SPB Hospitality CEO Josh Kern recently joined Fortress Managing Director Morgan McClure for a discussion about SPB’s beginnings, its strategies for preserving jobs and brands through the global pandemic, and its plans going forward.

This interview has been edited for clarity and flow.

SPB Hosptiality Josh Kern

Morgan: How did SPB Hospitality help its brands innovate during the pandemic?

Josh: We had to navigate sudden closures, capacity restrictions, and shifts in consumer behavior practically overnight. While some adjustments made during the height of the pandemic were temporary, others have become permanent parts of our business model. Take-out and delivery, for instance, have seen increased emphasis and are now integral to our operations. We also expanded our catering efforts, which remains a focus of ours now that many companies are implementing hybrid workplaces and using free meals to entice people back into the office.

Was a capital infusion at the time important to facilitate these pivots?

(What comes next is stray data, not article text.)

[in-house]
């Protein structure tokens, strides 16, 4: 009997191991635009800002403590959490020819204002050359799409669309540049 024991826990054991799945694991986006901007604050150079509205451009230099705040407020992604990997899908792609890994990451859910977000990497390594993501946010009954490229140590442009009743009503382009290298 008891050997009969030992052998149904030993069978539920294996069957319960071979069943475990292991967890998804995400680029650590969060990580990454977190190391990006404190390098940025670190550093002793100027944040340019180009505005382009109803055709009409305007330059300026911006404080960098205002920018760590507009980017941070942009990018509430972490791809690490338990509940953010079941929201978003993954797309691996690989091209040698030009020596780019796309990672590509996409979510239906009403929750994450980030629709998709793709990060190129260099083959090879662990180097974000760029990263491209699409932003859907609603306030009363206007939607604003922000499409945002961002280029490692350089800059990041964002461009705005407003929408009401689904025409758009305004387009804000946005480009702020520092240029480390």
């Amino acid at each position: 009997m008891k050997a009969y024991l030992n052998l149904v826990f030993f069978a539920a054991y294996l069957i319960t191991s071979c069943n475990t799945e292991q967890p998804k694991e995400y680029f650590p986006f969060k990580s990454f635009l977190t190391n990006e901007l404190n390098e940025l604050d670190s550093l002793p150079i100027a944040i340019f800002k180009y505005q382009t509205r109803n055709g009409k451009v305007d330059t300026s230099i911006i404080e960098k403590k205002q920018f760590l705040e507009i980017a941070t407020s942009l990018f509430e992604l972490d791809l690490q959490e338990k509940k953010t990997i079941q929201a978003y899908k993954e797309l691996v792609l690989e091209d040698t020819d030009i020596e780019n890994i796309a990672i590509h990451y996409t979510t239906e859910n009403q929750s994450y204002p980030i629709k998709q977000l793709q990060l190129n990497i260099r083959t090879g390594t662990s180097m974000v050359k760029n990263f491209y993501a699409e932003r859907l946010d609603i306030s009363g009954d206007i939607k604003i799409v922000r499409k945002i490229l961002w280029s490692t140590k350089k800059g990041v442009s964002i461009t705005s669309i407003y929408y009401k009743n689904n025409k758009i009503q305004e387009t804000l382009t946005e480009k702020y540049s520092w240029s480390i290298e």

We were at a very challenging moment at our start. Between the March timeframe of when CraftWorks filed for Chapter 11 and our acquisition of the company, we were in the early days of the pandemic. We had to quickly figure out how to keep these restaurants open. How are we going to make sure everything is up to code? We had restaurants across 34 states, and every municipality had different measures in place. We had to invest in the dividers between restaurants, close dining rooms, use the drive-through more—particularly, on the Krystal side of the business—and really get out there in terms of enforcing masks.

Without a financial institution behind us, both in terms of the capital and the wherewithal about the required speed to get these things done, I don't know if we could have gotten through that period with all those challenges.